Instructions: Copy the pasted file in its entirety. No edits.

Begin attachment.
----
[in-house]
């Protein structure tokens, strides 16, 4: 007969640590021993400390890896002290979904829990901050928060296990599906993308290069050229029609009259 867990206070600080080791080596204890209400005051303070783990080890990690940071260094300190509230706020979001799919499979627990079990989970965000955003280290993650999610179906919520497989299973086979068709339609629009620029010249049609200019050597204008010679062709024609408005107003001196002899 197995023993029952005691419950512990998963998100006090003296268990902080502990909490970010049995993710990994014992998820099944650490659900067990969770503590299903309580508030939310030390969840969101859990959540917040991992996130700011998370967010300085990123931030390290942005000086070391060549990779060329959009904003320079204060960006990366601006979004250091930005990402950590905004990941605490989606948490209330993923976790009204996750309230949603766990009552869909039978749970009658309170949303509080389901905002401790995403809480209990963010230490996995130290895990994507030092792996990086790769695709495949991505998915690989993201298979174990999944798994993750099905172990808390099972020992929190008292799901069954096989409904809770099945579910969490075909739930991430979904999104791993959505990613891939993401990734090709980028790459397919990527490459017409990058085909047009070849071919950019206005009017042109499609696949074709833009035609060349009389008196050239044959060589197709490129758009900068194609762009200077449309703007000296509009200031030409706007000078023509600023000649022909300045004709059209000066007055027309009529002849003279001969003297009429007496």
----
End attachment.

[in-house]
């Protein structure tokens, strides 16, 4: 007969640590021993400390890896002290979904829990901050928060296990599906993308290069050229029609009259 867990206070600080080791080596204890209400005051303070783990080890990690940071260094300190509230706020979001799919499979627990079990989970965000955003280290993650999610179906919520497989299973086979068709339609629009620029010249049609200019050597204008010679062709024609408005107003001196002899 197995023993029952005691419950512990998963998100006090003296268990902080502990909490970010049995993710990994014992998820099944650490659900067990969770503590299903309580508030939310030390969840969101859990959540917040991992996130700011998370967010300085990123931030390290942005000086070391060549990779060329959009904003320079204060960006990366601006979004250091930005990402950590905004990941605490989606948490209330993923976790009204996750309230949603766990009552869909039978749970009658309170949303509080389901905002401790995403809480209990963010230490996995130290895990994507030092792996990086790769695709495949991505998915690989993201298979174990999944798994993750099905172990808390099972020992929190008292799901069954096989409904809770099945579910969490075909739930991430979904999104791993959505990613891939993401990734090709980028790459397919990527490459017409990058085909047009070849071919950019206005009017042109499609696949074709833009035609060349009389008196050239044959060589197709490129758009900068194609762009200077449309703007000296509009200031030409706007000078023509600023000649022909300045004709059209000066007055027309009529002849003279001969003297009429007496």